Fresh on the heels of efforts to deny millions of Texans their vote, the worst of the Rabid Right -- led by their feckless leader in the
governor's mansion $10,000 monthly taxpayer-funded rental house -- traveled to a luxury hardware store in Houston and rejected stimulus funds extending unemployment benefits for out-of-work Texans:
Gov. Rick Perry set up a possible battle with the Legislature today by rejecting about $555 million from the federal government for expanded aid to unemployed Texans on grounds that the money would come attached with too many costly obligations.
Perry announced his refusal of the funds in Houston at a Bering’s Hardware store near the Galleria, where a store official said accepting that share of the nation’s so-called stimulus package might mean having to pay an additional $12,000 a year in unemployment insurance.
"Employers who have to pay more taxes have less money to make their payroll" and would have to raise prices on their products, the governor said. "The calls to take the (stimulus) money and sort out the consequences later are quite troubling to me."
Discombobulated as he is, perhaps he just shouldn't be making any important decisions.
The stimulus package signed by President Barack Obama allows for state legislatures to bypass the type of rejection Perry made today. Around the time of the Republican governor’s announcement, Republican Jim Pitts of Waxahachie, chairman of the Texas House Appropriations Committee, voted to accept the half billion dollars in unemployment aid.
He was joined by four Democratic state representatives at an Austin meeting of a legislative committee studying the stimulus aid. Rep. Myra Crownover, R-Denton voted no.
Waco-based economist Ray Perryman today told the committee, headed by Democrat Jim Dunnam of Waco, that "we’re probably better off taking the money."
Without the funds, Perryman said the state’s unemployment fund is projected to run dry this year, possibly triggering higher unemployment insurance levies on employers even without the state’s acceptance of federal funds.
With an unemployment rate of 6.4 percent, rising but well below the rate of other big states, Texas reported a record loss of 77,800 jobs in January. The controversy is far from getting a full airing in the Republican-controlled state House and Senate, which would have to change several laws to fit stimulus package rules.
But Dunnam said it was time for lawmakers to take over from Perry.
"His statement is nothing more than grandstanding," he said. "This was really never the governor’s call."
This is nothing but kow-towing to the reactionaries in the Texas Republican Party who think Kay Bailey is a RINO, reflecting the spectacular ridiculousness of Texas Republicans in a world lately overrun with conservatives gone mad. It's just amazing to see how low these state officials will stoop in their quest to drive this state to the bottom.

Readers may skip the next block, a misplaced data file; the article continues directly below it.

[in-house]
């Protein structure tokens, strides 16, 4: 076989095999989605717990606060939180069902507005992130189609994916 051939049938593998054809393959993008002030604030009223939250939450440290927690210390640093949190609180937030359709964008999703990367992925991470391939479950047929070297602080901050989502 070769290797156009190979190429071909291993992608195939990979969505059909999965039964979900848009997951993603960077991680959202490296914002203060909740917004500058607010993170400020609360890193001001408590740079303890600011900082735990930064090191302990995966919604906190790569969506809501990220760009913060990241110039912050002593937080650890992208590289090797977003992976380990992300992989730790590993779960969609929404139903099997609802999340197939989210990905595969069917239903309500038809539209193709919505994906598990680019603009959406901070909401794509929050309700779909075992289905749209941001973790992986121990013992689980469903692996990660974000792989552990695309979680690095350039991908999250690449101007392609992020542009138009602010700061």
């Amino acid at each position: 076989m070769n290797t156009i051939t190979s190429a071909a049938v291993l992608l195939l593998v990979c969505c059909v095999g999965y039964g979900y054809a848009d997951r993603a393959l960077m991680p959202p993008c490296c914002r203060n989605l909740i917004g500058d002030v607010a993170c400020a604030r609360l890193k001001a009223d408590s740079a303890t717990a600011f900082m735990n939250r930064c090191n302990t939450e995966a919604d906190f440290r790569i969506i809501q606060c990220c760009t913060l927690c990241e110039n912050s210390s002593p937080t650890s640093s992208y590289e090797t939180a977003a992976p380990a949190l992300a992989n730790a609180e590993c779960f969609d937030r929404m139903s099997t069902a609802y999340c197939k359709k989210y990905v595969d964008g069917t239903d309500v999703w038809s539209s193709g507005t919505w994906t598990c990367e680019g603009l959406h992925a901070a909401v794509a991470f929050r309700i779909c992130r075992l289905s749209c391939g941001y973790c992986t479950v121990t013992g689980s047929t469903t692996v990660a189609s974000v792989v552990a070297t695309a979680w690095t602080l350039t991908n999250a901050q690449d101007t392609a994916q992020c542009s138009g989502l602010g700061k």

(h/t to Phillip at BOR for the graphic)
Update: Harvey K at QR adds ...
Reps. Jim Dunnam (D-Waco) and Garnet Coleman (D-Houston) predicted today that Gov. Perry’s decision to reject $555 million in enhanced unemployment insurance aid would not play well in conservative circles once people realize that the state’s employers would have to make up that money through higher unemployment taxes.
“We’re talking doubling the tax on small employers,” Dunnam said while meeting with members of the Capitol press corps this morning. He said the facts in favor of accepting the aid would make it difficult for Perry to maintain his position.
He pointed to statements made by Bill Allaway of Texas Taxpayers and Research Association (TTARA) and the economist Ray Perryman yesterday in favor of taking the UI money. Perryman, who testified Thursday before Dunnam’s select committee on the federal stimulus package said that accepting the enhanced aid would have an immediate impact on the economy and would create $2.66 of economic impact for every $1 in aid. That’s due to the effect of the aid money flowing from unemployed workers into local businesses and through the rest of the economy.
And while Perry rests much of his argument against the aid as the long-term costs of expanding the unemployment insurance system outweighing the short-term gain of federal money, Perryman testified that it would take 10 years for the costs associated with expanding unemployment benefits to outstrip what the state would be receiving from the feds.